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Safety and Effectiveness of Live Zoster Vaccine in Anti-Tumor Necrosis Factor (TNF) Users (VERVE Trial)

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ClinicalTrials.gov Identifier: NCT02538341
Recruitment Status : Recruiting
First Posted : September 2, 2015
Last Update Posted : July 10, 2018
Sponsor:
Collaborator:
Oregon Health and Science University
Information provided by (Responsible Party):
Jeff Curtis, MD, University of Alabama at Birmingham

Brief Summary:
The VaricElla zosteR VaccinE (VERVE) trial evaluates the safety and effectiveness of the herpes zoster (shingles) vaccine, Zostavax, in patients over 50 years old with arthritis and other diseases who are using anti-TNF therapy and who have not previously received the vaccine.

Condition or disease Intervention/treatment Phase
Rheumatoid Arthritis Inflammatory Arthritis Arthritis Psoriatic Arthritis Psoriasis Ankylosing Spondylitis Enteropathic Arthritis Crohn's Disease Biological: Herpes Zoster Vaccine Drug: Placebo Phase 2

Detailed Description:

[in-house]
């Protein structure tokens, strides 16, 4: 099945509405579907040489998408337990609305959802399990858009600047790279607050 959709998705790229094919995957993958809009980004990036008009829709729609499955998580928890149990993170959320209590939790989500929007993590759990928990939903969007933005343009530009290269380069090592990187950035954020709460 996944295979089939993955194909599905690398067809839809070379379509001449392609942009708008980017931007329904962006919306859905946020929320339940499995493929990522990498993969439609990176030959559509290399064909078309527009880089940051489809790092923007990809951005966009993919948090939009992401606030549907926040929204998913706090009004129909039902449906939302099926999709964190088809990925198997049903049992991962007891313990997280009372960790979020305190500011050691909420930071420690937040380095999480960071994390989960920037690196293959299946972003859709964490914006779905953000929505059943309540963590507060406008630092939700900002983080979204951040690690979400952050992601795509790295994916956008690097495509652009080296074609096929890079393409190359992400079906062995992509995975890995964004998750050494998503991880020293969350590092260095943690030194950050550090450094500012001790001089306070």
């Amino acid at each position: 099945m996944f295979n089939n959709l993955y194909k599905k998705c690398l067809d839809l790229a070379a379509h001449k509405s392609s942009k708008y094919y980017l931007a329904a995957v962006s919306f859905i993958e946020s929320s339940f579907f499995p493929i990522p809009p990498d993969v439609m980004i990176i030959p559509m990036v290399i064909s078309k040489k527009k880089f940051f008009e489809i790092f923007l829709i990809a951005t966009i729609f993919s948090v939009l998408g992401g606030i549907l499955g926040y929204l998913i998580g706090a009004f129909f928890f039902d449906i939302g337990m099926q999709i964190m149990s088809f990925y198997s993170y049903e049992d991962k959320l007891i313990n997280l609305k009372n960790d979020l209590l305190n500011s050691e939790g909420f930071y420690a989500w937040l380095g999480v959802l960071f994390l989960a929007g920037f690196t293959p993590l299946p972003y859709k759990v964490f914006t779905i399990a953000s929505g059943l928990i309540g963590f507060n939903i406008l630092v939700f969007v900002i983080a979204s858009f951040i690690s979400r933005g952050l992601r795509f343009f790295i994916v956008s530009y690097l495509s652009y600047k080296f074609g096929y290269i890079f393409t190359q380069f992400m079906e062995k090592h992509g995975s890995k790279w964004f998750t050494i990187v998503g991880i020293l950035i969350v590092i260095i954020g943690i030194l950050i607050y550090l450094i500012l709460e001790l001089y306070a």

Herpes zoster (HZ), also known as "shingles", is caused by reactivation and multiplication of the ubiquitous varicella zoster virus (VZV) that remains latent in everyone's sensory neurons following varicella, or "chickenpox". Among individuals who live to age 85, the lifetime risk for HZ is 50%, and more than one in five individuals affected by zoster develop post-herpetic neuralgia, resulting in chronic pain. Other serious complications include encephalitis, permanent vision loss, or more rarely, dissemination and death. Fortunately, a live attenuated vaccine is available and can reduce HZ risk by up to 70%. For patients with rheumatoid arthritis (RA), this vaccine has great potential to provide improved quality of life by reducing the incidence and complications associated with zoster. Due to the underlying disease and/or treatments (e.g. steroids) for rheumatoid arthritis (RA), the risk of herpes zoster in RA patients is approximately double in the general population. This increased risk should make prevention of zoster and vaccination exceedingly important for RA patients. In fact, because of a higher overall absolute risk for zoster in RA, the vaccine yields a comparable or even greater absolute risk reduction to reduce the risk of shingles and post-herpetic neuralgia in an RA population as it does in the general population. However, the use of the zoster vaccine in RA patients is very low (< 5%), and less frequently used than for the general population.